Atmos. Chem. Phys. Discuss., 7, 5647-5674, 2007
www.atmos-chem-phys-discuss.net/7/5647/2007/
doi:10.5194/acpd-7-5647-2007
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This discussion paper has been under review for the journal Atmospheric Chemistry and Physics (ACP). Please refer to the corresponding final paper in ACP.
Simulation of hurricane response to suppression of warm rain by sub-micron aerosols
D. Rosenfeld1, A. Khain1, B. Lynn1, and W. L. Woodley2
1Institute of Earth Sciences, The Hebrew University of Jerusalem, Isreal
2Woodley Weather Consultants, 11 White Fir Court, Littleton 80327, USA

Abstract. The feasibility of hurricane modification was investigated for hurricane Katrina using the Weather Research and Forecasting Model (WRF). The possible impact of seeding of clouds with submicron cloud condensation nuclei (CCN) on hurricane structure and intensity as measured by nearly halving of the area covered by hurricane force winds was simulated by "turning–off" warm rain formation in the clouds at Katrina's periphery (where wind speeds were less than 22 m s−1). This simplification of the simulation of aerosol effects is aimed at evaluating the largest possible response. This resulted in the weakening of the hurricane surface winds compared to the "non-seeded" simulated storm during the first 24 h within the entire tropical cyclone (TC) area compared to a control simulation without warm rain suppression. Later, the seeding-induced evaporative cooling at the TC periphery led to a shrinking of the eye and hence to some increase in the wind within the small central area of the TC. Yet, the overall strength of the hurricane decreased in response to the suppressed warm rain at the periphery, as measured by a 25% reduction in the radius of hurricane force winds. In a simulation with warm rain suppression throughout the hurricane, the relative weakening compared to the control continued throughout the simulations and the eye shrunk even further. This shows that the main mechanism by which suppressing warm rain weakens the TC is the low level evaporative cooling of the un-precipitated cloud drops and the added cooling due to melting of precipitation that falls from above.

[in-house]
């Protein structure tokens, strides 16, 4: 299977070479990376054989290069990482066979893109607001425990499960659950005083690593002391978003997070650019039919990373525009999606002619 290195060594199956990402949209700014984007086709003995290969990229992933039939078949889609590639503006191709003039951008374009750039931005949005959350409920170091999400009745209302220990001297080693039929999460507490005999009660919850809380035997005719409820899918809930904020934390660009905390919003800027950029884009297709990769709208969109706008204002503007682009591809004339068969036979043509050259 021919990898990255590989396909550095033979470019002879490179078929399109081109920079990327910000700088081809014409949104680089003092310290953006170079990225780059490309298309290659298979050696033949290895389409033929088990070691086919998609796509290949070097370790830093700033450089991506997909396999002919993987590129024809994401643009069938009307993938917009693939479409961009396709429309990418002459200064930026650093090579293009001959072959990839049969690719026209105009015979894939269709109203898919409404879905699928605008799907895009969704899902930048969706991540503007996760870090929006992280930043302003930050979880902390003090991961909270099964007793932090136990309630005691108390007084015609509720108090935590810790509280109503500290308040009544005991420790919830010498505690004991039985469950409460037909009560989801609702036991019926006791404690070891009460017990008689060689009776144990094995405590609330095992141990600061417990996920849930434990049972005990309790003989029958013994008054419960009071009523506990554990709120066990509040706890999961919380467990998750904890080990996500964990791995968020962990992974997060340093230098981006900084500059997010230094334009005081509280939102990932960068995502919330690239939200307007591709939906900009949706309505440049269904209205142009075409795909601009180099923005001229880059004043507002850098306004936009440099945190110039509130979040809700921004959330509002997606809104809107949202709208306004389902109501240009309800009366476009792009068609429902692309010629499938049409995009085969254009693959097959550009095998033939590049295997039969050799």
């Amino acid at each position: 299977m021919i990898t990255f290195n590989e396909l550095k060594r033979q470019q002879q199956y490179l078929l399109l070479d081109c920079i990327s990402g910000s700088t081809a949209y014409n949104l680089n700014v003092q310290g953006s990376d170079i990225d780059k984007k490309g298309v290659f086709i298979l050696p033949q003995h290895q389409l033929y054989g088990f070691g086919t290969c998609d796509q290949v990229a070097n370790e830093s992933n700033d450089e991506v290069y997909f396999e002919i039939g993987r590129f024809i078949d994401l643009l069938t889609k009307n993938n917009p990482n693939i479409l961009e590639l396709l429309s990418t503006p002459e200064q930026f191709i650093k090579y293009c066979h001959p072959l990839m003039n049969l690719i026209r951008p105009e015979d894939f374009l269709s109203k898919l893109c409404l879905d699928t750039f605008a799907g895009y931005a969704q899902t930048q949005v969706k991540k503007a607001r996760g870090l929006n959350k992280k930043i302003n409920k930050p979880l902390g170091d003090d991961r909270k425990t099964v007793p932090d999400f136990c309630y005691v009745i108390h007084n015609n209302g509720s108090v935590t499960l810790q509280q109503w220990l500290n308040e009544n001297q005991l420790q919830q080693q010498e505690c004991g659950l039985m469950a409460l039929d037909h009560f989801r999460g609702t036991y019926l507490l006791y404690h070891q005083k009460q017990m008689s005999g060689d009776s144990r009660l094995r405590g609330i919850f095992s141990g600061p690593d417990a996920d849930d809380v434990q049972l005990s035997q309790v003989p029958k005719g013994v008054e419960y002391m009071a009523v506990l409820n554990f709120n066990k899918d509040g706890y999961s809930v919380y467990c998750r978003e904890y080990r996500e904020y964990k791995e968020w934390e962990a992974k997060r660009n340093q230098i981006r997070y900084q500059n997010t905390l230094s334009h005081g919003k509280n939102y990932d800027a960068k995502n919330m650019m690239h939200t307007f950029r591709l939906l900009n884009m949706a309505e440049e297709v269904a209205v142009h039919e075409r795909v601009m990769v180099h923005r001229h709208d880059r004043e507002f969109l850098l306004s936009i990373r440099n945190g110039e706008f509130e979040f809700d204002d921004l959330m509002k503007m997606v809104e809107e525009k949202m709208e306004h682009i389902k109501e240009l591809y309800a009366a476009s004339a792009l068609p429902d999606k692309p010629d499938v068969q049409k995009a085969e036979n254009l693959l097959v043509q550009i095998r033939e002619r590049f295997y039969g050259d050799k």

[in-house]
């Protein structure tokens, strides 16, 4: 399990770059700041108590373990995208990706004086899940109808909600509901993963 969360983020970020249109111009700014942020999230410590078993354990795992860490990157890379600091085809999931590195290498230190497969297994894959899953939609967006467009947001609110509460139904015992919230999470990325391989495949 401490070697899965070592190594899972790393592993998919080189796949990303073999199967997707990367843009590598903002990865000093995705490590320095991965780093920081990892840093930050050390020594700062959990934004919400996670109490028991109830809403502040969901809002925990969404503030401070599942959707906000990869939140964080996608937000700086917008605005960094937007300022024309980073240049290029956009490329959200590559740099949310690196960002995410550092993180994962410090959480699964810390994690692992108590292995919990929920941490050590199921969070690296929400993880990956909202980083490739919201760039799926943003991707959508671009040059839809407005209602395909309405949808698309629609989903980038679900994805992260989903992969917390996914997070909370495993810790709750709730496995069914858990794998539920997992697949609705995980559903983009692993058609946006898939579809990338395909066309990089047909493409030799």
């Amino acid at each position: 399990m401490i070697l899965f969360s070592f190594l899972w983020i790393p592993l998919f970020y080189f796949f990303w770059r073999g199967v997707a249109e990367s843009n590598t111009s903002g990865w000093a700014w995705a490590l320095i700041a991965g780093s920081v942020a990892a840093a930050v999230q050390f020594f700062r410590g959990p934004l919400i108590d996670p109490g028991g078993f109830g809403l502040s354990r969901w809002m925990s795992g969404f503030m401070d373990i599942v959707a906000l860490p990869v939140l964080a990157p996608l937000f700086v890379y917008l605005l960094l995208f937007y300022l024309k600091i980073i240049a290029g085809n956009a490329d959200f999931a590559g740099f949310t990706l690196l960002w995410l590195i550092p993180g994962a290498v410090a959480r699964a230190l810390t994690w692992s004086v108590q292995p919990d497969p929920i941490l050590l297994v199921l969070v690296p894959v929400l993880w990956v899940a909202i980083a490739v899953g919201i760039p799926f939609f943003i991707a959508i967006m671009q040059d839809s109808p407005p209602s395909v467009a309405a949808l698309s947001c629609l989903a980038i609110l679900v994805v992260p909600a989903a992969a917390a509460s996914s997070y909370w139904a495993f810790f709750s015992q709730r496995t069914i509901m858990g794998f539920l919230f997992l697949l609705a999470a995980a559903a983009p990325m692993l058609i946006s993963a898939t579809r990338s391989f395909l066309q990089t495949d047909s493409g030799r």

Citation: Rosenfeld, D., Khain, A., Lynn, B., and Woodley, W. L.: Simulation of hurricane response to suppression of warm rain by sub-micron aerosols, Atmos. Chem. Phys. Discuss., 7, 5647-5674, doi:10.5194/acpd-7-5647-2007, 2007.
 
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